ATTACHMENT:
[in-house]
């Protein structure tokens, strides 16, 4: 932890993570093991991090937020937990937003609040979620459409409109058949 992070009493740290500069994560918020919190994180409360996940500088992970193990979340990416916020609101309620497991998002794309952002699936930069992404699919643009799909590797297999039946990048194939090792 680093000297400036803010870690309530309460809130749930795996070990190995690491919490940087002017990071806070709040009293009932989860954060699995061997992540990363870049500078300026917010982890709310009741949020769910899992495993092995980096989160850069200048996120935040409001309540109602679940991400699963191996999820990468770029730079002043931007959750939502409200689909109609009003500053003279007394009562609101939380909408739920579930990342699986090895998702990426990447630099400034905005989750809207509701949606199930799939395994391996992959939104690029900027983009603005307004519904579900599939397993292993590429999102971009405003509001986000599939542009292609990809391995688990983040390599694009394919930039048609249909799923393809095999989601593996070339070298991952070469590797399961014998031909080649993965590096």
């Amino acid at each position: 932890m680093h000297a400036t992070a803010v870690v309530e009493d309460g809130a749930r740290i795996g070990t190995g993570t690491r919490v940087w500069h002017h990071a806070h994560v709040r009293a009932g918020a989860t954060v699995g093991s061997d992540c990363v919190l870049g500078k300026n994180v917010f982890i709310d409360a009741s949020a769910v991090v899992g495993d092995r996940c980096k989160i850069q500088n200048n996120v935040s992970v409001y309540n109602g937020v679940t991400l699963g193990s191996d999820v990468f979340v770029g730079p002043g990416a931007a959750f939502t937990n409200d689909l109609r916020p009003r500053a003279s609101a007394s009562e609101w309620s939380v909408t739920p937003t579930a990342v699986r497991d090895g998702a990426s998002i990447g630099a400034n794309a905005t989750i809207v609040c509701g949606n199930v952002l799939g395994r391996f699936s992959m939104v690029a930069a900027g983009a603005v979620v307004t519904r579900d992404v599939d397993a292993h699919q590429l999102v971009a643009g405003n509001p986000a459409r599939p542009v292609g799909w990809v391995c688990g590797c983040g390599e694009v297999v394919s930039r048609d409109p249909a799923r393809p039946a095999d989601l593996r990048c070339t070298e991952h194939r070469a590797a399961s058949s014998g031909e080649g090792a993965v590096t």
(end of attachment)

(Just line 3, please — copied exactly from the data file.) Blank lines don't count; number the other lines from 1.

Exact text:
């Amino acid at each position: 932890m680093h000297a400036t992070a803010v870690v309530e009493d309460g809130a749930r740290i795996g070990t190995g993570t690491r919490v940087w500069h002017h990071a806070h994560v709040r009293a009932g918020a989860t954060v699995g093991s061997d992540c990363v919190l870049g500078k300026n994180v917010f982890i709310d409360a009741s949020a769910v991090v899992g495993d092995r996940c980096k989160i850069q500088n200048n996120v935040s992970v409001y309540n109602g937020v679940t991400l699963g193990s191996d999820v990468f979340v770029g730079p002043g990416a931007a959750f939502t937990n409200d689909l109609r916020p009003r500053a003279s609101a007394s009562e609101w309620s939380v909408t739920p937003t579930a990342v699986r497991d090895g998702a990426s998002i990447g630099a400034n794309a905005t989750i809207v609040c509701g949606n199930v952002l799939g395994r391996f699936s992959m939104v690029a930069a900027g983009a603005v979620v307004t519904r579900d992404v599939d397993a292993h699919q590429l999102v971009a643009g405003n509001p986000a459409r599939p542009v292609g799909w990809v391995c688990g590797c983040g390599e694009v297999v394919s930039r048609d409109p249909a799923r393809p039946a095999d989601l593996r990048c070339t070298e991952h194939r070469a590797a399961s058949s014998g031909e080649g090792a993965v590096t």